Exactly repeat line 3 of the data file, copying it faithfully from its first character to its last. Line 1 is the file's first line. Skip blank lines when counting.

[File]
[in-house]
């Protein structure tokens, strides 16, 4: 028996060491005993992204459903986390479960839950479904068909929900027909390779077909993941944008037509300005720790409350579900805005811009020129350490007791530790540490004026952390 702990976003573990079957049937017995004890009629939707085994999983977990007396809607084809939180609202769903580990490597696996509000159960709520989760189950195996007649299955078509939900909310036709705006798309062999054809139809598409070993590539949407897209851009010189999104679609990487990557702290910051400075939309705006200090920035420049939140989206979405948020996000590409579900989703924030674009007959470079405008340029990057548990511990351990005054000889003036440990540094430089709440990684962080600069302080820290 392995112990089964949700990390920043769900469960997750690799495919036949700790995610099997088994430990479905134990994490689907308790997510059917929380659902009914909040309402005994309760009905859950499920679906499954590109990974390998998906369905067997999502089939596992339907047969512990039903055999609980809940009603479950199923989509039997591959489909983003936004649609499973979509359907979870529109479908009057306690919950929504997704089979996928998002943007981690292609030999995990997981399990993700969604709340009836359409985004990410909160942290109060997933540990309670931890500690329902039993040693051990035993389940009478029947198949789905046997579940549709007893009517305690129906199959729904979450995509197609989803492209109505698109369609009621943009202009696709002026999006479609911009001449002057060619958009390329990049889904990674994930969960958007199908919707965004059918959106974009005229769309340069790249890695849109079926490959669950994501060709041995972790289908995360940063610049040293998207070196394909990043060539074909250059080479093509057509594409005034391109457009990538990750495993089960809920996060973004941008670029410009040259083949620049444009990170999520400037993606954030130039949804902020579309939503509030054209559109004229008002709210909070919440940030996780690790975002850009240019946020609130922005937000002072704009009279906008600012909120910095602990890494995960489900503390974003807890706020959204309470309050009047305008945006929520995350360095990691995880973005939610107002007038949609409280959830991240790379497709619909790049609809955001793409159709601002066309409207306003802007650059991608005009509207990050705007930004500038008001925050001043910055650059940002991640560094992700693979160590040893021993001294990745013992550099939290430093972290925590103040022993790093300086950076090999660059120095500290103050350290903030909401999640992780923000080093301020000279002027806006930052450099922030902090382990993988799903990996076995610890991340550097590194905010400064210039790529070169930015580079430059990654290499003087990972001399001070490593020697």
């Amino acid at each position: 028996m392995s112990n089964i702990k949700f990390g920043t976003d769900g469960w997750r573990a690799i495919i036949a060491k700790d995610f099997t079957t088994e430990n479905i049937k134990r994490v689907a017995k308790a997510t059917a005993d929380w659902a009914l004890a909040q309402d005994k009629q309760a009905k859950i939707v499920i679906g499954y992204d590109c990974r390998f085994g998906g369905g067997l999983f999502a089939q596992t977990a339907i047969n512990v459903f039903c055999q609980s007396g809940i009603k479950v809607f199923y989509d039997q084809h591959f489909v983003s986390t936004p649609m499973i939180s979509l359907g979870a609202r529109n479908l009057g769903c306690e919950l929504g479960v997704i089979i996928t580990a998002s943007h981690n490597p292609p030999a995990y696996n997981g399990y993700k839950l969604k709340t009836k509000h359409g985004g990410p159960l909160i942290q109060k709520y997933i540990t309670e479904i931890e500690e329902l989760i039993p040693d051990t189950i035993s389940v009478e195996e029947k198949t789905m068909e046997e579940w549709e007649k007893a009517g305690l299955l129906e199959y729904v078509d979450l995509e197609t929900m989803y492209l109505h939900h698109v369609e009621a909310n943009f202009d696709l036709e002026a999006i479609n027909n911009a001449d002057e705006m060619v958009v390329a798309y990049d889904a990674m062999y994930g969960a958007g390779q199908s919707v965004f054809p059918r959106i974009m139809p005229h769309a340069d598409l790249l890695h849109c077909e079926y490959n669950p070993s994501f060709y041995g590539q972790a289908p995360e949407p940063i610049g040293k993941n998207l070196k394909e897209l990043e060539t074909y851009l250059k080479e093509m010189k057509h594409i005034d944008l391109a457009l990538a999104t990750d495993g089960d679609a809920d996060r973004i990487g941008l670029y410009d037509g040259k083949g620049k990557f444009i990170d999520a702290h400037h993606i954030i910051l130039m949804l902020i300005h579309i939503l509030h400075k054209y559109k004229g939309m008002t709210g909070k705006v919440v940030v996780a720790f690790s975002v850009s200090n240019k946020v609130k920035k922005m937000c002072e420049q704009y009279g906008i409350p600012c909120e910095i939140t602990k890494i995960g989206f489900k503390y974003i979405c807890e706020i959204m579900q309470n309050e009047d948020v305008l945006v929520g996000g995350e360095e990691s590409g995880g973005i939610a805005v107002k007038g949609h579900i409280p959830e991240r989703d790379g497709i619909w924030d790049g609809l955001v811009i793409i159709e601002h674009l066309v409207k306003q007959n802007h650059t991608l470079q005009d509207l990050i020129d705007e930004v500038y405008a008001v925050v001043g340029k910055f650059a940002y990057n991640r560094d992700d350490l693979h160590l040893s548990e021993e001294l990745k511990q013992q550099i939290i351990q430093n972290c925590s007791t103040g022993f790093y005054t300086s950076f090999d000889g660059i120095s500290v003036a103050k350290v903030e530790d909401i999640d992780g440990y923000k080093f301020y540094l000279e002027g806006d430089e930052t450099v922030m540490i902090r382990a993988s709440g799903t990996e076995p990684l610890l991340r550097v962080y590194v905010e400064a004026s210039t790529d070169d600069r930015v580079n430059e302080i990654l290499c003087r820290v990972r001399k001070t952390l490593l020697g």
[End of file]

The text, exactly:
């Amino acid at each position: 028996m392995s112990n089964i702990k949700f990390g920043t976003d769900g469960w997750r573990a690799i495919i036949a060491k700790d995610f099997t079957t088994e430990n479905i049937k134990r994490v689907a017995k308790a997510t059917a005993d929380w659902a009914l004890a909040q309402d005994k009629q309760a009905k859950i939707v499920i679906g499954y992204d590109c990974r390998f085994g998906g369905g067997l999983f999502a089939q596992t977990a339907i047969n512990v459903f039903c055999q609980s007396g809940i009603k479950v809607f199923y989509d039997q084809h591959f489909v983003s986390t936004p649609m499973i939180s979509l359907g979870a609202r529109n479908l009057g769903c306690e919950l929504g479960v997704i089979i996928t580990a998002s943007h981690n490597p292609p030999a995990y696996n997981g399990y993700k839950l969604k709340t009836k509000h359409g985004g990410p159960l909160i942290q109060k709520y997933i540990t309670e479904i931890e500690e329902l989760i039993p040693d051990t189950i035993s389940v009478e195996e029947k198949t789905m068909e046997e579940w549709e007649k007893a009517g305690l299955l129906e199959y729904v078509d979450l995509e197609t929900m989803y492209l109505h939900h698109v369609e009621a909310n943009f202009d696709l036709e002026a999006i479609n027909n911009a001449d002057e705006m060619v958009v390329a798309y990049d889904a990674m062999y994930g969960a958007g390779q199908s919707v965004f054809p059918r959106i974009m139809p005229h769309a340069d598409l790249l890695h849109c077909e079926y490959n669950p070993s994501f060709y041995g590539q972790a289908p995360e949407p940063i610049g040293k993941n998207l070196k394909e897209l990043e060539t074909y851009l250059k080479e093509m010189k057509h594409i005034d944008l391109a457009l990538a999104t990750d495993g089960d679609a809920d996060r973004i990487g941008l670029y410009d037509g040259k083949g620049k990557f444009i990170d999520a702290h400037h993606i954030i910051l130039m949804l902020i300005h579309i939503l509030h400075k054209y559109k004229g939309m008002t709210g909070k705006v919440v940030v996780a720790f690790s975002v850009s200090n240019k946020v609130k920035k922005m937000c002072e420049q704009y009279g906008i409350p600012c909120e910095i939140t602990k890494i995960g989206f489900k503390y974003i979405c807890e706020i959204m579900q309470n309050e009047d948020v305008l945006v929520g996000g995350e360095e990691s590409g995880g973005i939610a805005v107002k007038g949609h579900i409280p959830e991240r989703d790379g497709i619909w924030d790049g609809l955001v811009i793409i159709e601002h674009l066309v409207k306003q007959n802007h650059t991608l470079q005009d509207l990050i020129d705007e930004v500038y405008a008001v925050v001043g340029k910055f650059a940002y990057n991640r560094d992700d350490l693979h160590l040893s548990e021993e001294l990745k511990q013992q550099i939290i351990q430093n972290c925590s007791t103040g022993f790093y005054t300086s950076f090999d000889g660059i120095s500290v003036a103050k350290v903030e530790d909401i999640d992780g440990y923000k080093f301020y540094l000279e002027g806006d430089e930052t450099v922030m540490i902090r382990a993988s709440g799903t990996e076995p990684l610890l991340r550097v962080y590194v905010e400064a004026s210039t790529d070169d600069r930015v580079n430059e302080i990654l290499c003087r820290v990972r001399k001070t952390l490593l020697g």